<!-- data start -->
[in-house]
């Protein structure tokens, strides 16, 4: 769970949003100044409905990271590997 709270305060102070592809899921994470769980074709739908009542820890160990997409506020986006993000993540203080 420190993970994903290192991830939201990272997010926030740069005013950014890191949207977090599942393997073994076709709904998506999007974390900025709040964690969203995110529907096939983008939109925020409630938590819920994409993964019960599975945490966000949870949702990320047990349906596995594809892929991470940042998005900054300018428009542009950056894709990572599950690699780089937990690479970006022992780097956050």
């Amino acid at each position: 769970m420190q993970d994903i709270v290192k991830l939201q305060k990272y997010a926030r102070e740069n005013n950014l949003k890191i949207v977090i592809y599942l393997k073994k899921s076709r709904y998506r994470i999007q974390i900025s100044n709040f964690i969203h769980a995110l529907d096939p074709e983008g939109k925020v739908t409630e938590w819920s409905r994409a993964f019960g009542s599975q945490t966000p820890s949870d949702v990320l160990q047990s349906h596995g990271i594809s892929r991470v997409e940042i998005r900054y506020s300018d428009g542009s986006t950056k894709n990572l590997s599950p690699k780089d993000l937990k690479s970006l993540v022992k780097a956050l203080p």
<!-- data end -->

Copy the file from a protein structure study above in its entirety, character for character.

[in-house]
């Protein structure tokens, strides 16, 4: 769970949003100044409905990271590997 709270305060102070592809899921994470769980074709739908009542820890160990997409506020986006993000993540203080 420190993970994903290192991830939201990272997010926030740069005013950014890191949207977090599942393997073994076709709904998506999007974390900025709040964690969203995110529907096939983008939109925020409630938590819920994409993964019960599975945490966000949870949702990320047990349906596995594809892929991470940042998005900054300018428009542009950056894709990572599950690699780089937990690479970006022992780097956050």
């Amino acid at each position: 769970m420190q993970d994903i709270v290192k991830l939201q305060k990272y997010a926030r102070e740069n005013n950014l949003k890191i949207v977090i592809y599942l393997k073994k899921s076709r709904y998506r994470i999007q974390i900025s100044n709040f964690i969203h769980a995110l529907d096939p074709e983008g939109k925020v739908t409630e938590w819920s409905r994409a993964f019960g009542s599975q945490t966000p820890s949870d949702v990320l160990q047990s349906h596995g990271i594809s892929r991470v997409e940042i998005r900054y506020s300018d428009g542009s986006t950056k894709n990572l590997s599950p690699k780089d993000l937990k690479s970006l993540v022992k780097a956050l203080p």